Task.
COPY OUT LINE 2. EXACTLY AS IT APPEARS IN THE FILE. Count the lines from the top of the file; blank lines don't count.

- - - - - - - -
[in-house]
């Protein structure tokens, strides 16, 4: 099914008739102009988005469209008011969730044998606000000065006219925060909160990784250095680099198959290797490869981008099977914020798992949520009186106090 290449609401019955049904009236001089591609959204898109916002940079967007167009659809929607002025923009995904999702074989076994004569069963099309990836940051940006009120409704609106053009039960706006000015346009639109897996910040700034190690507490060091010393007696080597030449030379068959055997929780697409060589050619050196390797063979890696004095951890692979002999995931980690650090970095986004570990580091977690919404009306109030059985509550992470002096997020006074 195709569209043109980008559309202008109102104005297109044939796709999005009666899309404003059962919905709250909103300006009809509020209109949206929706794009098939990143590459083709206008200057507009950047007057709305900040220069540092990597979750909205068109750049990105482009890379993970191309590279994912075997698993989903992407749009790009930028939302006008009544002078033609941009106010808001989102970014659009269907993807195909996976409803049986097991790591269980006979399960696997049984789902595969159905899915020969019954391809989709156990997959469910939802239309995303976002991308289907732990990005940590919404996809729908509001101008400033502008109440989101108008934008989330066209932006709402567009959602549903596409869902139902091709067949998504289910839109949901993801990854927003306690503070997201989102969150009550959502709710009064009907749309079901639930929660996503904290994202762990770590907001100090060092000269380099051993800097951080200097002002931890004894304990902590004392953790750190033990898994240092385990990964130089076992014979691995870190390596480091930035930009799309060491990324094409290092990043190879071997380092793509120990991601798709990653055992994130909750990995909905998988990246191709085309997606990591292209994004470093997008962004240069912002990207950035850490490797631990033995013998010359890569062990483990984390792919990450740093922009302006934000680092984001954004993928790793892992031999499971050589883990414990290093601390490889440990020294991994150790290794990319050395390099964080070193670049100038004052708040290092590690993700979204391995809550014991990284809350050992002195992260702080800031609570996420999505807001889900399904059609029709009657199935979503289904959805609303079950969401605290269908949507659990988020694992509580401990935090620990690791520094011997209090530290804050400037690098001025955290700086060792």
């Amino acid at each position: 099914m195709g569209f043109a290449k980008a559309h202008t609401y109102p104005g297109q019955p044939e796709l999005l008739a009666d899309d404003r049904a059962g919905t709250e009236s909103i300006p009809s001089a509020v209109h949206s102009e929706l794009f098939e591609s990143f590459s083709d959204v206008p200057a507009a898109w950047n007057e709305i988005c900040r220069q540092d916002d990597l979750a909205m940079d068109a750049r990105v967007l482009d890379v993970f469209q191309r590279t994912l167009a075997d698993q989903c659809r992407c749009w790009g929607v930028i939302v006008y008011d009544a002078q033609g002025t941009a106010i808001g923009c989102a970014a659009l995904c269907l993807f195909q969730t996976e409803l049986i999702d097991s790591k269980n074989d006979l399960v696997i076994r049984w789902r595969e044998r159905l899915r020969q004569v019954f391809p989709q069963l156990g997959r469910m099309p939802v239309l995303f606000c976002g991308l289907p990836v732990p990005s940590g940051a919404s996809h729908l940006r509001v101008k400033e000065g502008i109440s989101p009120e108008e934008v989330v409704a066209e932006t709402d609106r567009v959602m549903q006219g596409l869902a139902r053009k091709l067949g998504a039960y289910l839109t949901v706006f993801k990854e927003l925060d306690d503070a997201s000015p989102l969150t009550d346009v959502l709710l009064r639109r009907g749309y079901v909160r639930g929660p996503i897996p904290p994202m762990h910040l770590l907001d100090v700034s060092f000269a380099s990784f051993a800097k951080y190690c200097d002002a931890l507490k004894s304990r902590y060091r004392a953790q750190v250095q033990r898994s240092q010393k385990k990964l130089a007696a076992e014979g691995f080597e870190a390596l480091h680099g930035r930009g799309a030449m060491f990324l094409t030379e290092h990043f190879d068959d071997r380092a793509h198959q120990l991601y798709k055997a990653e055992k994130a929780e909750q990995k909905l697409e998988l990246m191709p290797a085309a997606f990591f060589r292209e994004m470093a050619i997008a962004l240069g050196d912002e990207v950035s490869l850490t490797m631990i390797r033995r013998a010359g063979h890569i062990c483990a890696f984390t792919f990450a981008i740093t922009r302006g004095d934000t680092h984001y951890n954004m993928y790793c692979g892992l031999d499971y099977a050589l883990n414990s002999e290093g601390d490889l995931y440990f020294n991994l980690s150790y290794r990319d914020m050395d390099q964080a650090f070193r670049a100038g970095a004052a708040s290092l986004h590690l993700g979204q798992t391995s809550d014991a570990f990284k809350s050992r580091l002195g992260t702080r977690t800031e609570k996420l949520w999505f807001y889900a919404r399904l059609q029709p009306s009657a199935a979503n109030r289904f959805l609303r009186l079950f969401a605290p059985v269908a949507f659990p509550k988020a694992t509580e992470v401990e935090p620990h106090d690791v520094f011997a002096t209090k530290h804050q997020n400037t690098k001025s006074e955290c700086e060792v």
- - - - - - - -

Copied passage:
């Protein structure tokens, strides 16, 4: 099914008739102009988005469209008011969730044998606000000065006219925060909160990784250095680099198959290797490869981008099977914020798992949520009186106090 290449609401019955049904009236001089591609959204898109916002940079967007167009659809929607002025923009995904999702074989076994004569069963099309990836940051940006009120409704609106053009039960706006000015346009639109897996910040700034190690507490060091010393007696080597030449030379068959055997929780697409060589050619050196390797063979890696004095951890692979002999995931980690650090970095986004570990580091977690919404009306109030059985509550992470002096997020006074 195709569209043109980008559309202008109102104005297109044939796709999005009666899309404003059962919905709250909103300006009809509020209109949206929706794009098939990143590459083709206008200057507009950047007057709305900040220069540092990597979750909205068109750049990105482009890379993970191309590279994912075997698993989903992407749009790009930028939302006008009544002078033609941009106010808001989102970014659009269907993807195909996976409803049986097991790591269980006979399960696997049984789902595969159905899915020969019954391809989709156990997959469910939802239309995303976002991308289907732990990005940590919404996809729908509001101008400033502008109440989101108008934008989330066209932006709402567009959602549903596409869902139902091709067949998504289910839109949901993801990854927003306690503070997201989102969150009550959502709710009064009907749309079901639930929660996503904290994202762990770590907001100090060092000269380099051993800097951080200097002002931890004894304990902590004392953790750190033990898994240092385990990964130089076992014979691995870190390596480091930035930009799309060491990324094409290092990043190879071997380092793509120990991601798709990653055992994130909750990995909905998988990246191709085309997606990591292209994004470093997008962004240069912002990207950035850490490797631990033995013998010359890569062990483990984390792919990450740093922009302006934000680092984001954004993928790793892992031999499971050589883990414990290093601390490889440990020294991994150790290794990319050395390099964080070193670049100038004052708040290092590690993700979204391995809550014991990284809350050992002195992260702080800031609570996420999505807001889900399904059609029709009657199935979503289904959805609303079950969401605290269908949507659990988020694992509580401990935090620990690791520094011997209090530290804050400037690098001025955290700086060792």